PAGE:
A number of the world’s leading reinsurance firms are aiming to underwrite more retrocession at the upcoming January 2019 renewal season, as they view the retro market as an opportunity, given the impact trapped collateral may have on the availability of retro capacity at 1/1.
Retrocession layers, particularly riskier ones, as well as aggregate retro arrangements have been particularly badly affected by the proliferation of catastrophe losses over the last 18 months.
For collateralized retro players and ILS funds that underwrite retrocession this has led to significant amounts of their collateral and capital being trapped, making it impossible to use for the upcoming January renewal season. As we said recently, there are some ILS players that are struggling to renew core portfolios for 2019 due to the effects of capital loss.
As a result, our sources say they expect a capacity crunch in the retro reinsurance space, unless of course somebody else steps in with capacity to replace that which has become unavailable.
Here some of the traditional reinsurance markets are showing an appetite to come back into the retro market in a bigger way. Many had backed off in recent years and underwritten less retrocession as they felt rates had declined more than their own risk appetites and cost-of-capital would support.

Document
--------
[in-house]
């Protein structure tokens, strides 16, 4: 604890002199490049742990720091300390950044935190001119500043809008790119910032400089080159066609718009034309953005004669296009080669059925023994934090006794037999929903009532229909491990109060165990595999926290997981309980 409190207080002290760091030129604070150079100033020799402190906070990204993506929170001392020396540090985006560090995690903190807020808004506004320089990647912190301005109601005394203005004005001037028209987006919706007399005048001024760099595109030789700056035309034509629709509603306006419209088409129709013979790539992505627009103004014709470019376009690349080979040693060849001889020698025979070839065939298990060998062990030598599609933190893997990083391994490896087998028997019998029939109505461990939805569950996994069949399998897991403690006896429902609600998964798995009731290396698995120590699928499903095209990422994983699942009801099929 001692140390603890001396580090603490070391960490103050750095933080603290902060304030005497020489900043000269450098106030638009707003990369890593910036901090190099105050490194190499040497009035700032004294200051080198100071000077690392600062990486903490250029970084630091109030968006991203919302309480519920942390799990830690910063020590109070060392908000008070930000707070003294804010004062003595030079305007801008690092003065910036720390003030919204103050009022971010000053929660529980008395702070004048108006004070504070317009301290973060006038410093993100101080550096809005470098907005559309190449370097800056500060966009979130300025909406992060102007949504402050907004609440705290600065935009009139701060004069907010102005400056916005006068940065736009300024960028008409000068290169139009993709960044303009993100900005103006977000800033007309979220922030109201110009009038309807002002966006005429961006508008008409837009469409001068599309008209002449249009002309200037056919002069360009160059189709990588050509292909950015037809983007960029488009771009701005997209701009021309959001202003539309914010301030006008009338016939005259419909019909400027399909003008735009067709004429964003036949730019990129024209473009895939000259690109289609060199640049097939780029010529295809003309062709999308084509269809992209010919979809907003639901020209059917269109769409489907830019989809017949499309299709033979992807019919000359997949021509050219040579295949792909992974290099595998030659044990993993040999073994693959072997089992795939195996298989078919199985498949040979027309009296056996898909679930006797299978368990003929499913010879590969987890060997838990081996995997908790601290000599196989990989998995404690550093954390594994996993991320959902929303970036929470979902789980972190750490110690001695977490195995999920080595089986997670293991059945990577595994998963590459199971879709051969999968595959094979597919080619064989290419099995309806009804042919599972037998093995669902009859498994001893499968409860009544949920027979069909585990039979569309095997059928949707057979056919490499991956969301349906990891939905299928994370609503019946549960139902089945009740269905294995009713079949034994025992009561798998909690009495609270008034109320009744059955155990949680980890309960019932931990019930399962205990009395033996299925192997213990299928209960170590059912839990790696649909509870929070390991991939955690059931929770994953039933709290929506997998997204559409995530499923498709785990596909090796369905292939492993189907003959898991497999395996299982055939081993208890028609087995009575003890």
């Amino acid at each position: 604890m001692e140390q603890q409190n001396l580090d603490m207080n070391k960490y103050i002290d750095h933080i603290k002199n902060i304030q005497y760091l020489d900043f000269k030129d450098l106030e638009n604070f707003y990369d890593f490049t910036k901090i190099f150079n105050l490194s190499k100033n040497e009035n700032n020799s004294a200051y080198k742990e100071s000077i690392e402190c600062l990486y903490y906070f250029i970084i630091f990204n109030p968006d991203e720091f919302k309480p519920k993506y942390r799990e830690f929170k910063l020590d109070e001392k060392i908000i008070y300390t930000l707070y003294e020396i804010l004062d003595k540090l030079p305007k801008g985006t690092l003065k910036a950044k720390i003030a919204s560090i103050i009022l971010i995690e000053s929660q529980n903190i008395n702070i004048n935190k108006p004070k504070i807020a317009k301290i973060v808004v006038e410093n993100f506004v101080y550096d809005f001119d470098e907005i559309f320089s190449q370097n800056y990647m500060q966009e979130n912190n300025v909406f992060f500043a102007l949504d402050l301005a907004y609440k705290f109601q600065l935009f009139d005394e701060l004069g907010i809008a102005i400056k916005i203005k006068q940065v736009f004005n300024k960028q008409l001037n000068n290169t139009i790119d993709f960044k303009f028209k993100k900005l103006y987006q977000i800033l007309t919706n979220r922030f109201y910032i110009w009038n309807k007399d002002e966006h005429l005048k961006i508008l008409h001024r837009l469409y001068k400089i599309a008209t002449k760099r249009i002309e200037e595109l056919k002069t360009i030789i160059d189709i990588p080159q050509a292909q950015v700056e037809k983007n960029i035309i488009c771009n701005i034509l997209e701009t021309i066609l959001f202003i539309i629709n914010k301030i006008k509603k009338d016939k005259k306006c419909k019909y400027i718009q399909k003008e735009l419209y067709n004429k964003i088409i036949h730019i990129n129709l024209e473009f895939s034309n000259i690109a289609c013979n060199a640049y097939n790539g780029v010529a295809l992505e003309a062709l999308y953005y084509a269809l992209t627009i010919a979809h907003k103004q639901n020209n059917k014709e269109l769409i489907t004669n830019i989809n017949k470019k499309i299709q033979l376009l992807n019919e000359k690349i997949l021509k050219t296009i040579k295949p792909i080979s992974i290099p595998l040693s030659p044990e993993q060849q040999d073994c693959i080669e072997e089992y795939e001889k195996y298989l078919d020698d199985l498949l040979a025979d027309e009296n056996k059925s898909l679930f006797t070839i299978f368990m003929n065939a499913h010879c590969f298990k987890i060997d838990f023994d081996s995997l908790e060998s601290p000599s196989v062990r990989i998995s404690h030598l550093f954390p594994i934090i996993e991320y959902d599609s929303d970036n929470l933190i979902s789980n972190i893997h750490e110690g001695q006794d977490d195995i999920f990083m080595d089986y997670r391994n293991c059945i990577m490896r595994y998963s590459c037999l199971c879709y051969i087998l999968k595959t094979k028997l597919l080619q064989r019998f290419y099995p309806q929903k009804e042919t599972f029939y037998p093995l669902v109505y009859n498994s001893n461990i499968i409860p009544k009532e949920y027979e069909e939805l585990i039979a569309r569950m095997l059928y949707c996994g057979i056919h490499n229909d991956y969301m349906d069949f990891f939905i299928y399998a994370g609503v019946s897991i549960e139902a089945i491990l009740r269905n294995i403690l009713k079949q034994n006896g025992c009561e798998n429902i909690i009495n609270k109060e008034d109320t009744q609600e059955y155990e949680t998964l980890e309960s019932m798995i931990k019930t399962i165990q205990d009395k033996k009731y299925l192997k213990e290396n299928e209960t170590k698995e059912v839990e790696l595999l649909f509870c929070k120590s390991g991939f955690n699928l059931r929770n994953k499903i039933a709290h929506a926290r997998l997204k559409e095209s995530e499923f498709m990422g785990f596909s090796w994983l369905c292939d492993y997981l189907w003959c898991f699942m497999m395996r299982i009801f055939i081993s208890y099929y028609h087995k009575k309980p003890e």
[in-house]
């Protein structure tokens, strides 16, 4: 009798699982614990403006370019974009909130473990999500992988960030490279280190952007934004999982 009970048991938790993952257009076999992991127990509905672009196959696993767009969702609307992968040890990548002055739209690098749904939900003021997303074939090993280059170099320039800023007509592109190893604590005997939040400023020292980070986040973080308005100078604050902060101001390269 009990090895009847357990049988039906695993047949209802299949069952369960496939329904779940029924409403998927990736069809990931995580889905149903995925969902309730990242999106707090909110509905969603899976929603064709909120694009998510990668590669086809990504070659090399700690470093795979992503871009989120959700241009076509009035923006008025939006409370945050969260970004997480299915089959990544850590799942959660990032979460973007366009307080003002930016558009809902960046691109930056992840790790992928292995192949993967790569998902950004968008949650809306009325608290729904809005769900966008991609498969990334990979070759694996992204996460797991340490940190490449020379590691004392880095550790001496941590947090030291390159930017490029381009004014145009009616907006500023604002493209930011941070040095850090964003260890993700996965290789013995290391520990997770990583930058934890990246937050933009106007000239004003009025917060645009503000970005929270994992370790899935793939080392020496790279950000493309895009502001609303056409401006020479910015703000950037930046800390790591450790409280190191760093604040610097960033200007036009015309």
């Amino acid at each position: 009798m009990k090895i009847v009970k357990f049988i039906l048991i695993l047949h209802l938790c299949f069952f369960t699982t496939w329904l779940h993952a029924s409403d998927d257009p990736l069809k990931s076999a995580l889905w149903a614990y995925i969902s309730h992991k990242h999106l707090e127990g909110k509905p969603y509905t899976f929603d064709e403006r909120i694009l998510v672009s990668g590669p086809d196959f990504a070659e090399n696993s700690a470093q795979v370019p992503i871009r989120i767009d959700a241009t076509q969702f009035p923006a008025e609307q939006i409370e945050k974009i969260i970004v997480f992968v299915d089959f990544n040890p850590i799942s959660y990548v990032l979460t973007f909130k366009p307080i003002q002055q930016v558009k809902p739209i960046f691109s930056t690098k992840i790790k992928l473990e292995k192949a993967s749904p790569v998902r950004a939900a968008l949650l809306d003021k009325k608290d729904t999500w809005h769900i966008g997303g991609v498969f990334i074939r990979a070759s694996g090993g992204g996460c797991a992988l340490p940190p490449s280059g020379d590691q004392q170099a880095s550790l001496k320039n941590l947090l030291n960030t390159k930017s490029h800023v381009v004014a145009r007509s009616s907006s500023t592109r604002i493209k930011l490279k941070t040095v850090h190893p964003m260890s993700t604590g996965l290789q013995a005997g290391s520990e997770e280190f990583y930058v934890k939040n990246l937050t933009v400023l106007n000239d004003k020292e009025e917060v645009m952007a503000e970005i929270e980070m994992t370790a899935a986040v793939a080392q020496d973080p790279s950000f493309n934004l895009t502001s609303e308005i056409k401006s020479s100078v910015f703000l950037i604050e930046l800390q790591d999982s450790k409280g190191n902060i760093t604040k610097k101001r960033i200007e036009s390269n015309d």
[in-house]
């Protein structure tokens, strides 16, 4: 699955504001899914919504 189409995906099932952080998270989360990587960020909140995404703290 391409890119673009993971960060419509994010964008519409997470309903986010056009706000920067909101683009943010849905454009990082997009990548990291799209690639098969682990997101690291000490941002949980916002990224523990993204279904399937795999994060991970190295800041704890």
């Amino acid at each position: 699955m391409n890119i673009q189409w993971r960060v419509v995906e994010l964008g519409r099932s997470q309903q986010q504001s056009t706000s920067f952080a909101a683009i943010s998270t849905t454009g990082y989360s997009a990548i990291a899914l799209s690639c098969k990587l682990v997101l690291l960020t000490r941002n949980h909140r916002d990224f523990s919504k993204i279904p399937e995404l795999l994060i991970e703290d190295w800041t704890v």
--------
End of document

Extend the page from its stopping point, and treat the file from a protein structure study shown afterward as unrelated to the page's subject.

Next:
But with signs that the retro market will see further price increases at this January 2019 renewal season, which stands to reason given the extent of the losses suffered, some of the traditional markets are set to come back to retro, or increase their capacity allocation to the market significantly, we understand.
Names that have been mentioned, as showing an increased appetite for retrocession opportunities at the 1/1 renewals, include Bermudian reinsurers RenaissanceRe and AIG owned Validus, among others.
We’re also told that some of the big four reinsurers, so Swiss Re, Munich Re, SCOR (which cleverly placed its own retro program a month ago when conditions were clearly better) and Hannover Re, may look to underwrite a little more opportunistic retrocession at 1/1, if rates are significantly more attractive.
They face some competition for any retro opportunities that are going unfilled though, as there are a number of collateralized markets also looking to increase their retro allocations if rates are conducive.
In addition, we’re told at least one investor that has a history of taking advantage of high-priced market dislocation opportunities may look to come back in at 1/1, suggesting that traditional reinsurers may not have it all their own way.
Of course, all of this will be moot if the existing collateralized retrocession specialist markets can successfully raise more capital for the 1/1 renewals and find solutions for their trapped collateral, or if any new players can raise the necessary capital.
We understand discussions are ongoing over trapped collateral solutions in a number of corners of the market, as financiers see an opportunity to create new solutions to help markets trade forwards after the heavy and now successive years of catastrophe losses.
All of which just serves to make this coming January renewal even more fascinating, as opportunities emerge and both incumbents and less seen players seek to take advantage of them.